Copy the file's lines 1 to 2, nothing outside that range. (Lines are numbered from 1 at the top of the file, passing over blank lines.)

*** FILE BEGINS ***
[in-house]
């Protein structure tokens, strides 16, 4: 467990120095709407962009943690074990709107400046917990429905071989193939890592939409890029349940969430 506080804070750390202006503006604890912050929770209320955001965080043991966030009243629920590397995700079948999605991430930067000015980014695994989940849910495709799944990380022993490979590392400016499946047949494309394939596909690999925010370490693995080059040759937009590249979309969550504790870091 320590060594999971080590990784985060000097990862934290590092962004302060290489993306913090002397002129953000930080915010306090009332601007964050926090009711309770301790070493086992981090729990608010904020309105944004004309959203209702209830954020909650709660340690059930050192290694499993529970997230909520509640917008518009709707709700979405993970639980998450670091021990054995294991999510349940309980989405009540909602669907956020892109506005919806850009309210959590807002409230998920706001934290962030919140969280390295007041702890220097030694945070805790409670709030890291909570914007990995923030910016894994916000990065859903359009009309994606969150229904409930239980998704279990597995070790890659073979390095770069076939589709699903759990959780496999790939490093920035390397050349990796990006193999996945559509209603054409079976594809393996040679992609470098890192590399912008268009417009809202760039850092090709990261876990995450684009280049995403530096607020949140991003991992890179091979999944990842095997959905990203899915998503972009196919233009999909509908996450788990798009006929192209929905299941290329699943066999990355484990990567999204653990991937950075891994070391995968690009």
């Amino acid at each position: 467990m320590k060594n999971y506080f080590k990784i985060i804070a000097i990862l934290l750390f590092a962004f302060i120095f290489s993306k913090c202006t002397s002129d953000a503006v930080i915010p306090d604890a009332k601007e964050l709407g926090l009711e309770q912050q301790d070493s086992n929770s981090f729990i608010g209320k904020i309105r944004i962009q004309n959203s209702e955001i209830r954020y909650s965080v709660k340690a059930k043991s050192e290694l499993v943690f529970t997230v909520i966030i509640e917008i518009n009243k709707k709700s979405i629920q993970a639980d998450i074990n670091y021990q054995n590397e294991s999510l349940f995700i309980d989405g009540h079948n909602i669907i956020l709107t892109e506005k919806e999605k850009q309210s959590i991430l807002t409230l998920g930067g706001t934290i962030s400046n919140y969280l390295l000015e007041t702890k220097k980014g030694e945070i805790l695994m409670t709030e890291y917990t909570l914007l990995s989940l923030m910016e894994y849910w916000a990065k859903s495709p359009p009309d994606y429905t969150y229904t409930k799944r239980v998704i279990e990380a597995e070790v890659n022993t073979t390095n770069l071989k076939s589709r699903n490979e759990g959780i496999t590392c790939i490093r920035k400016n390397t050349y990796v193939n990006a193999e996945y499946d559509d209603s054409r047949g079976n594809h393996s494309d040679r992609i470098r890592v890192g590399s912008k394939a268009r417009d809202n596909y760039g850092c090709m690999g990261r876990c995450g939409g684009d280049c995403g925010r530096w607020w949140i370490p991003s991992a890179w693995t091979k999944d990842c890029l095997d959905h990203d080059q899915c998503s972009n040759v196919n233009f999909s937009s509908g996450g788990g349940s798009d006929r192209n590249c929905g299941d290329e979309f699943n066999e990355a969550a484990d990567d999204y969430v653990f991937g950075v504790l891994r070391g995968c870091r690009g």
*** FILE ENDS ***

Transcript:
[in-house]
């Protein structure tokens, strides 16, 4: 467990120095709407962009943690074990709107400046917990429905071989193939890592939409890029349940969430 506080804070750390202006503006604890912050929770209320955001965080043991966030009243629920590397995700079948999605991430930067000015980014695994989940849910495709799944990380022993490979590392400016499946047949494309394939596909690999925010370490693995080059040759937009590249979309969550504790870091 320590060594999971080590990784985060000097990862934290590092962004302060290489993306913090002397002129953000930080915010306090009332601007964050926090009711309770301790070493086992981090729990608010904020309105944004004309959203209702209830954020909650709660340690059930050192290694499993529970997230909520509640917008518009709707709700979405993970639980998450670091021990054995294991999510349940309980989405009540909602669907956020892109506005919806850009309210959590807002409230998920706001934290962030919140969280390295007041702890220097030694945070805790409670709030890291909570914007990995923030910016894994916000990065859903359009009309994606969150229904409930239980998704279990597995070790890659073979390095770069076939589709699903759990959780496999790939490093920035390397050349990796990006193999996945559509209603054409079976594809393996040679992609470098890192590399912008268009417009809202760039850092090709990261876990995450684009280049995403530096607020949140991003991992890179091979999944990842095997959905990203899915998503972009196919233009999909509908996450788990798009006929192209929905299941290329699943066999990355484990990567999204653990991937950075891994070391995968690009």